General Adult Description: Overall, Canadian Toads are similar in appearance with American Toads. Both these toads have a background color that is various shades of tan or brown. The back is covered in small to medium sized dark spots that typically contain one or two large warts per spot. The underside is mottled with black spots. A narrow white or pale line runs down the middle of the back. Unlike the American Toad, cranial crests on Canadian Toads are rarely present posterior to the eye and are fused together between the eyes to form a raised, bony boss. Parotoid glands are can still be kidney-shaped, but often are a bit rounder in appearance and are not in contact with cranial crests. Adult males have nuptial pads (dark, keratinized pads) on the first and second digits of the forearms that are used to help grasp the female during amplexus (breeding); females lack these pads. This species can be easily identified from other South Dakota toads by: 1) having a mottled underside (Woodhouse’s Toads and Great Plains Toads have white undersides) and 2) the presence of a boss between the eyes (American Toads lack a boss and have cranial crests posterior to the eye).
General Larval Description: Larval Canadian Toads can be difficult to distinguish from tadpoles of other species of true toads (Bufonidae). Tadpoles are small, black, and may be covered in small metallic gold flecks. The tail fin is clear and rounded at the tip.
Call Description: Male Canadian Toads have a trill lasting from 3–6 seconds in length. The call of American Toads is similar but often described as being more musical, less harsh, and longer in duration (5–30 seconds). Because this species may hybridize with American Toads, hybrids may have call characteristics intermediate of both species.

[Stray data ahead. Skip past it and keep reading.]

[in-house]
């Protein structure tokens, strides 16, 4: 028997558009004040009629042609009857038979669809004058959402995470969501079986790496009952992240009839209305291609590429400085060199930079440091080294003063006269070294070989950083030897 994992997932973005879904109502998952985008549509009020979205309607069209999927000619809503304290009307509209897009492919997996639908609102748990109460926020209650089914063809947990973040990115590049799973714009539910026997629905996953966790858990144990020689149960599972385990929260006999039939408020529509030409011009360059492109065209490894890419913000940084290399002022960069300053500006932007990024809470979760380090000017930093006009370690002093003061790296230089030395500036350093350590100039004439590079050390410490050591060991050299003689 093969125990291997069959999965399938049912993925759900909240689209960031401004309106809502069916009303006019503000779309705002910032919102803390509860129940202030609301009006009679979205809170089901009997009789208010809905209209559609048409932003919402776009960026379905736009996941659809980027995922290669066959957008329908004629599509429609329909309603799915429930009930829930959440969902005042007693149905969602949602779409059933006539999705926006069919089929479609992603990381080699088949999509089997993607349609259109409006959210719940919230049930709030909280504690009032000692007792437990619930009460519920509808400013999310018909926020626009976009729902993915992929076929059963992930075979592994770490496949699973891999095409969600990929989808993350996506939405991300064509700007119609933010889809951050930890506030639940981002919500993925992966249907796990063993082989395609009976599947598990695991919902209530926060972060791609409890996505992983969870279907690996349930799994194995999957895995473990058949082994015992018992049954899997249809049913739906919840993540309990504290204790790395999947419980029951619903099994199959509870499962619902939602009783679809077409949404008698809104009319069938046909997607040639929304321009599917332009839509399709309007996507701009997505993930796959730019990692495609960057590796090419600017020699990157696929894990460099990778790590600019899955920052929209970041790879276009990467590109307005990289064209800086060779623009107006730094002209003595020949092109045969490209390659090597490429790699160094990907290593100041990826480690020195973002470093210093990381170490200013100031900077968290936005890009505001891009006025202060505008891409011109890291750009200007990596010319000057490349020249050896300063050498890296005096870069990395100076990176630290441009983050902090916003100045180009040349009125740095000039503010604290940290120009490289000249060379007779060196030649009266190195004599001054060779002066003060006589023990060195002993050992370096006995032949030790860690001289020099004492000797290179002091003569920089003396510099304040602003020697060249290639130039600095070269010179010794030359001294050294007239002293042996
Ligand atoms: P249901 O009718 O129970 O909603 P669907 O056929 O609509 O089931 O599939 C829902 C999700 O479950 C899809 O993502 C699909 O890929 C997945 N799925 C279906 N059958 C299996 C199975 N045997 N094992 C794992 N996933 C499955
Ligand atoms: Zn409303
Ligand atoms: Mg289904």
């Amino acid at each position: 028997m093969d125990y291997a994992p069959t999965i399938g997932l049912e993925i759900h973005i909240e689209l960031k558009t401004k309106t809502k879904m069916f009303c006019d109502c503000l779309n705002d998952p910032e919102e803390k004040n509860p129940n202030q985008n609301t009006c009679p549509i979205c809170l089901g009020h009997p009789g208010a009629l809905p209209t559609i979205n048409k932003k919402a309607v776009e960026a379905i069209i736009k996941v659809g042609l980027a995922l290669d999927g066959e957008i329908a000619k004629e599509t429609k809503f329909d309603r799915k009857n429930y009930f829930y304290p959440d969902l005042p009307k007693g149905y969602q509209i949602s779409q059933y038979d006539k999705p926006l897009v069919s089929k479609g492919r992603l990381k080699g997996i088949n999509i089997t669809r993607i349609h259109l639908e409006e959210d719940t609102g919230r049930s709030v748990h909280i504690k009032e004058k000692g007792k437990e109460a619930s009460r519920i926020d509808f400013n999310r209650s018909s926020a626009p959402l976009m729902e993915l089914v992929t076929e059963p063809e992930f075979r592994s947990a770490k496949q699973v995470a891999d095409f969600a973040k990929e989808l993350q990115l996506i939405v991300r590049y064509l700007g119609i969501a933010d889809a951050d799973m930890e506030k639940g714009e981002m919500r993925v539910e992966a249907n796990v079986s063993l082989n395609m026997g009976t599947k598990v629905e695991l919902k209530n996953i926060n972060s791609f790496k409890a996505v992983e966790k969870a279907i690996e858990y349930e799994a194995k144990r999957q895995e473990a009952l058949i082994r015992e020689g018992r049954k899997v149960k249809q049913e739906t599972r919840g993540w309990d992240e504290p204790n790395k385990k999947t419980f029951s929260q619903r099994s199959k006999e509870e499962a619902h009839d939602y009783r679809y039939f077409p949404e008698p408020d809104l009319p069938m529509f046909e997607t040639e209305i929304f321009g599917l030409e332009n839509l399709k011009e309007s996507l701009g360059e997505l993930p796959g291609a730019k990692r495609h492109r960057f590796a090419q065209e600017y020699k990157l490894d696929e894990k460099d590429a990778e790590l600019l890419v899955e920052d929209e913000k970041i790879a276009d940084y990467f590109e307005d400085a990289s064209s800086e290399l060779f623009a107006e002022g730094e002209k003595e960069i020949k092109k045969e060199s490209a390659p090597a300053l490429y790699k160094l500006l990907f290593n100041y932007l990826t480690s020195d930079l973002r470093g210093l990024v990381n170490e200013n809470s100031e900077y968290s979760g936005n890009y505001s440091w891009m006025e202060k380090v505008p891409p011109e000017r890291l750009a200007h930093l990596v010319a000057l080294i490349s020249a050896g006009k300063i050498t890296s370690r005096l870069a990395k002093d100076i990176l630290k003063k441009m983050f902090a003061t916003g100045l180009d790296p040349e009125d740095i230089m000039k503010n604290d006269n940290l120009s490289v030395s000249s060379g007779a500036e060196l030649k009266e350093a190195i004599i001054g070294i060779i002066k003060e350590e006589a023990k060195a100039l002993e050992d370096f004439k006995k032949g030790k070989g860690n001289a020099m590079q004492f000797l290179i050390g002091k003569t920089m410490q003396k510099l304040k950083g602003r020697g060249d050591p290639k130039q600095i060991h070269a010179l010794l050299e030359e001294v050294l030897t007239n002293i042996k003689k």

Behavior: The American Toad is primarily nocturnal and is a generalist predator that consumes a variety of insects and small invertebrates. Like most toads, Canadian Toads have spades that allow them to be proficient at digging into the substrate to bury themselves. During winter, all toads bury themselves (or use existing rodent burrows) below the frost line to avoid freezing temperatures.
Reproduction: This species breeds from late May to June and typically arrives at wetlands after Boreal Chorus Frogs have arrived. Like most toads, eggs are laid in long strands and hatch shortly after being laid. This species is known to hybridize with American Toads and hybrids can have characteristics intermediate to both species. Tadpoles will undergo metamorphosis 5–8 weeks after hatching. Juvenile toads will often remain along the margins of wetlands for several weeks after metamorphosing to feed before dispersing.
Habitat: Similar to American Toads, Canadian Toads can be found in most aquatic habitats in their range, but infrequently use ephemeral or temporary wetlands (unlike Great Plains Toads). Semi-permanent or permanent wetlands, lakes, and reservoirs are all common breeding habitat for this species. After breeding, most adults can be found in upland prairie habitats.
Species Range: This distribution of Canadian Toads roughly follows that of the Prairie Pothole Region, extending from northeastern South Dakota and western Minnesota to northern Montana and north into Canadian provinces of Alberta, Saskatchewan, and Manitoba.
South Dakota Range: The Canadian Toad is restricted to the northeast corner of South Dakota.
South Dakota Status: This species is not listed by South Dakota Game, Fish and Parks.
Account written by Drew R. Davis